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Friday Night Playlist No.2

February 11, 2017

Hard stuff, Ballads, and Storytelling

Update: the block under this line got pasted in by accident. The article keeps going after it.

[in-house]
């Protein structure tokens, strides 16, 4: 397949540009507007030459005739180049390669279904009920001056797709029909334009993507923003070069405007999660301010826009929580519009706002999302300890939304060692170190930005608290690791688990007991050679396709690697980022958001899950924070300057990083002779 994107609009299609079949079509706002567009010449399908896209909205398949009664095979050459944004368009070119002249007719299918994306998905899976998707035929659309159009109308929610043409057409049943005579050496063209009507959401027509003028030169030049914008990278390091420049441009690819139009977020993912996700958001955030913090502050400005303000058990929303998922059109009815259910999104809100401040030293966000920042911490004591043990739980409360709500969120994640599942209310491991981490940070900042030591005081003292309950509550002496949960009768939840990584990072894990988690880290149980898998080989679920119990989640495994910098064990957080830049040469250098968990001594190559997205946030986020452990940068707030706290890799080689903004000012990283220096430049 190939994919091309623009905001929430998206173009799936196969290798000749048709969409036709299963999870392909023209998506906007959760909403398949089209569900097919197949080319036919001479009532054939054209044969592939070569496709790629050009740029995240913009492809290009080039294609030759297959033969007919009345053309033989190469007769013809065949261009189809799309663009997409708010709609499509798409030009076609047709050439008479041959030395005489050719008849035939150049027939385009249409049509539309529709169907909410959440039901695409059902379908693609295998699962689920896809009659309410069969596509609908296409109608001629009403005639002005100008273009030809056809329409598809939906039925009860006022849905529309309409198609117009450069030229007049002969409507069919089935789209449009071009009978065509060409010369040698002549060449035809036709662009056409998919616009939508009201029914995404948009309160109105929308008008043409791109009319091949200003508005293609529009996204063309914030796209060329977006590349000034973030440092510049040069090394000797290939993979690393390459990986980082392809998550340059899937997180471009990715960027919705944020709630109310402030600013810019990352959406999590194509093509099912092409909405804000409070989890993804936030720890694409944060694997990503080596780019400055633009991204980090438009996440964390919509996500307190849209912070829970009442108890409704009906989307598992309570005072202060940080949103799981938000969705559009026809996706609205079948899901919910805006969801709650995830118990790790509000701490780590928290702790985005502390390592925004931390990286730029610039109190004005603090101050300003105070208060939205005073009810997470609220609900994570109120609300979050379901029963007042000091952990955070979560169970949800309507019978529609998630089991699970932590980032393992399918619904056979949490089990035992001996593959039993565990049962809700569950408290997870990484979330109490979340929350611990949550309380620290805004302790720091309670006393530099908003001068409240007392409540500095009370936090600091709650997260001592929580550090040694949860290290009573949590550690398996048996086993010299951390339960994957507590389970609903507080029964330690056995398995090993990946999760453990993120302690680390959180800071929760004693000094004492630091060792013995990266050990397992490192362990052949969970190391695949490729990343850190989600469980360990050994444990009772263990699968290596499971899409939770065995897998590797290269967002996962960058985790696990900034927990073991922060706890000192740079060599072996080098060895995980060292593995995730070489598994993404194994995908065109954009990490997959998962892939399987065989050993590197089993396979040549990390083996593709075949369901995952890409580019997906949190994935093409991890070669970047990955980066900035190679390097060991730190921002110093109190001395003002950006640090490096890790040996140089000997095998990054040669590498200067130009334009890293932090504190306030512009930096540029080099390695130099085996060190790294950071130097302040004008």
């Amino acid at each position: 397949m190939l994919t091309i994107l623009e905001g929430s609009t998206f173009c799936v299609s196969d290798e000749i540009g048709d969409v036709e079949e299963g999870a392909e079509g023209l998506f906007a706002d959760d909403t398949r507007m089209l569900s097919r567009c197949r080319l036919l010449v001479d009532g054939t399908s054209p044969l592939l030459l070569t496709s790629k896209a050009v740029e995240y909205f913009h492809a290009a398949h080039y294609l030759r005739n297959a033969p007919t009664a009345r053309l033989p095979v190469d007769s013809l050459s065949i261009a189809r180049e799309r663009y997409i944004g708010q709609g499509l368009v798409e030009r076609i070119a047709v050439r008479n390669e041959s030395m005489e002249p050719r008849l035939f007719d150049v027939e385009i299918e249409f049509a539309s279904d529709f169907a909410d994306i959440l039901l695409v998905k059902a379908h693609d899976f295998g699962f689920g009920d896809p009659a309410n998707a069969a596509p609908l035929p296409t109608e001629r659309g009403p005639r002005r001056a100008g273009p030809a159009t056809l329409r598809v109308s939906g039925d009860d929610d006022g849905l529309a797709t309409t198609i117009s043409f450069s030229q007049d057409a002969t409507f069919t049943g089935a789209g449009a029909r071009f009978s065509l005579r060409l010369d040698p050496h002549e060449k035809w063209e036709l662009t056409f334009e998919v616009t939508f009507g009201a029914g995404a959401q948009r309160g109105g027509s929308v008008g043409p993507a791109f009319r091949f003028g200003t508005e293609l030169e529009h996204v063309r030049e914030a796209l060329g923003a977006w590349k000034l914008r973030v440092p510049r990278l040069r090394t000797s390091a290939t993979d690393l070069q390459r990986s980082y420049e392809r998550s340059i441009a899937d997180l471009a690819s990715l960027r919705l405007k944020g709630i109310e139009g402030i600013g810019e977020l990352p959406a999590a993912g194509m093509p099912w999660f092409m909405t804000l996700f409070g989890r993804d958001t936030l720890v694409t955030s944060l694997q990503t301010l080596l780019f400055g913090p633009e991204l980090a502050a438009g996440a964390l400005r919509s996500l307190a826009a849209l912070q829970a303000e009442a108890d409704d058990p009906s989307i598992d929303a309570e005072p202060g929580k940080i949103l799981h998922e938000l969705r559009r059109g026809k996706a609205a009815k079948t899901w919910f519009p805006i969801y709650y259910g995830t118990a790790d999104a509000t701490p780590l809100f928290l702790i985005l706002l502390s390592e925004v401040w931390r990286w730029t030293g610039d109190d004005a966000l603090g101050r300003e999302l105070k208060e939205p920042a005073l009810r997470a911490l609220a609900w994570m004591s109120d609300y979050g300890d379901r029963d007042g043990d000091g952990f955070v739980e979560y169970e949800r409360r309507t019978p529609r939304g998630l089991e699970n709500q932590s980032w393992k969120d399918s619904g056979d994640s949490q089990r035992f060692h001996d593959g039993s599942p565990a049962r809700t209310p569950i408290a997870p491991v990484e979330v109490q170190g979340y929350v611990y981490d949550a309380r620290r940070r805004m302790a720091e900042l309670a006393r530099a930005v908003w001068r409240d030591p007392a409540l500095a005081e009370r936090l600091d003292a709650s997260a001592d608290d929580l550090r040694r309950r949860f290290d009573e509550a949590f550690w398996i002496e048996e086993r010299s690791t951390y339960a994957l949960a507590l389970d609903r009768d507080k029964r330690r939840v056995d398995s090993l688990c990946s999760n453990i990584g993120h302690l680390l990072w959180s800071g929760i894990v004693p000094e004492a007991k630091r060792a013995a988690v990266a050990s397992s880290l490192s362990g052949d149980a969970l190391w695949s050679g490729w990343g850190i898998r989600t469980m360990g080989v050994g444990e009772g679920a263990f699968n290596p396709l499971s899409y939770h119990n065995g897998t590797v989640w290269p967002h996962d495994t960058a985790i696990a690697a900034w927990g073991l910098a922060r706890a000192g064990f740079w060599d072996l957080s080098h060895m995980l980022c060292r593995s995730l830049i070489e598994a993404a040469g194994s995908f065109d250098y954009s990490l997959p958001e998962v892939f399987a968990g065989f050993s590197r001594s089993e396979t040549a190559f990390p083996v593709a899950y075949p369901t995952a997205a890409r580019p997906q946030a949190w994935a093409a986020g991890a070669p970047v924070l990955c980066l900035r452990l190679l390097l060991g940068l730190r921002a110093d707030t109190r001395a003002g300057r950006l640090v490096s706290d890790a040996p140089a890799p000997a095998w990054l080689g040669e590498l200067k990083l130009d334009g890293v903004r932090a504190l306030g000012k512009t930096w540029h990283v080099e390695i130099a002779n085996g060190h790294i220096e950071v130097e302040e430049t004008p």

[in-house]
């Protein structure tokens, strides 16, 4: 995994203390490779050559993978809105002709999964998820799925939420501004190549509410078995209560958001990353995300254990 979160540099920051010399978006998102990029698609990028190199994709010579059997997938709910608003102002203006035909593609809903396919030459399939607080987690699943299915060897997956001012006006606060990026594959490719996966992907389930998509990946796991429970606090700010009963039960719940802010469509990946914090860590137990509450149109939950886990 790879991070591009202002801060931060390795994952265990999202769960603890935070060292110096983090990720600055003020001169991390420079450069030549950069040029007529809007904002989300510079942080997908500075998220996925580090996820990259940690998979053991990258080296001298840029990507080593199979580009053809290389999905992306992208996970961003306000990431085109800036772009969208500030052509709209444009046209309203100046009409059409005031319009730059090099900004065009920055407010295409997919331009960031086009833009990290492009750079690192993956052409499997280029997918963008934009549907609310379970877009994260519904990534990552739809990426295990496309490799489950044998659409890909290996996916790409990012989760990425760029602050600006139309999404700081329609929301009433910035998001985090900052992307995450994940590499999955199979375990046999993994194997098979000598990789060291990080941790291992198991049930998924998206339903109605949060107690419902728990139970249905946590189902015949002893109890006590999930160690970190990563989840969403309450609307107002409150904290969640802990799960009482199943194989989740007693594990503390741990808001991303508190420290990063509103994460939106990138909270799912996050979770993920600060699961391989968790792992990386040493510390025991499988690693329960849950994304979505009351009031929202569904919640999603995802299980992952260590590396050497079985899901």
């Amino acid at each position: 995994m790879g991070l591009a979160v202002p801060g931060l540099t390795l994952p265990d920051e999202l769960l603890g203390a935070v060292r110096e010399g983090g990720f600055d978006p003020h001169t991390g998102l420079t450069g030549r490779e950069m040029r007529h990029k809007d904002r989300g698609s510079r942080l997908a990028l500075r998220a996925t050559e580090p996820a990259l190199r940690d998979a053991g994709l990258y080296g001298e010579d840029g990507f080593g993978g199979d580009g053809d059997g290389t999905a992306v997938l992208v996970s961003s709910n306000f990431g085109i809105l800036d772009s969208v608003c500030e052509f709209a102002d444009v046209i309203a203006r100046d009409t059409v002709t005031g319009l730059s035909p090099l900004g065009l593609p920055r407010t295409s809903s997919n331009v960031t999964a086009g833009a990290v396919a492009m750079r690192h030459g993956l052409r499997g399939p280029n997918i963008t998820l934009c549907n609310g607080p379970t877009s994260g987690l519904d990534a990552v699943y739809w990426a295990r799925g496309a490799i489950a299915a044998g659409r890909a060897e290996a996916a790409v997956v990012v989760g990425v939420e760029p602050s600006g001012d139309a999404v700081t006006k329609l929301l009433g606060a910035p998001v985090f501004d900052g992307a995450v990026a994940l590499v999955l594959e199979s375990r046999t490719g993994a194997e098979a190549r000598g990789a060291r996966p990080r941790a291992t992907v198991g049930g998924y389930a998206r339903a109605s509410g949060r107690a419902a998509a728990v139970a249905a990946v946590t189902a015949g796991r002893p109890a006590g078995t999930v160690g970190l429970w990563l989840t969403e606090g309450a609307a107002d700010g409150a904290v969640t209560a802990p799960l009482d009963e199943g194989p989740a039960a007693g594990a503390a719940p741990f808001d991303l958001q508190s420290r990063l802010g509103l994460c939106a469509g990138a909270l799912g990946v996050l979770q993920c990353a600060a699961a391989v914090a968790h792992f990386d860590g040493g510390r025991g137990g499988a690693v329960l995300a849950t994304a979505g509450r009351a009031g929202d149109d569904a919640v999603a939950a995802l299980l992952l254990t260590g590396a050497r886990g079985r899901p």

I had a car accident a little more than a year ago. It was the day after Christmas, and I was going to go to my local music shop to listen and shop for CDs. At the time, I had a nice Toyota Tacoma pickup truck I had owned for almost nine years. It was a beauty, and only had some minor dings in it due to parking lot knuckleheads. The one think I liked most about my truck was its fabulous sound system. When I drove, I liked to rock out to my favorite CD or two. I have no real memory of what happened before the accident, just the slow motion of the car crashing into my vehicle. They were speeding, and I was making a left on a green. In California, it does not matter what the other party was doing, if you make a left turn on a green light, you have to yield, which is what I did, and from trying to re-piece things, I guess I misjudged the distance of the other car relative to my position and turning. I will never know. For the other party, I was terribly sorry someone was hurt. At the time, I did not think I was really hurt, other than shock. The hospital just observed me and let me go. Since then, I have had to deal with a later manifestation of an injury to my lower back, and developing problems with my legs due to possible nerve impedance. Since then, I am just glad God spared me, and used the truck to save my life. I think there is a story here, but it is for another time. The truck was a great truck with an incredible sound system, and I miss being able to play music like that now. In the little car I drive now, I am lucky to have one radio station that works, and this car though it is reliable, it is a far cry from my truck.  How does this relate to Friday Night Playlist, I hear you say?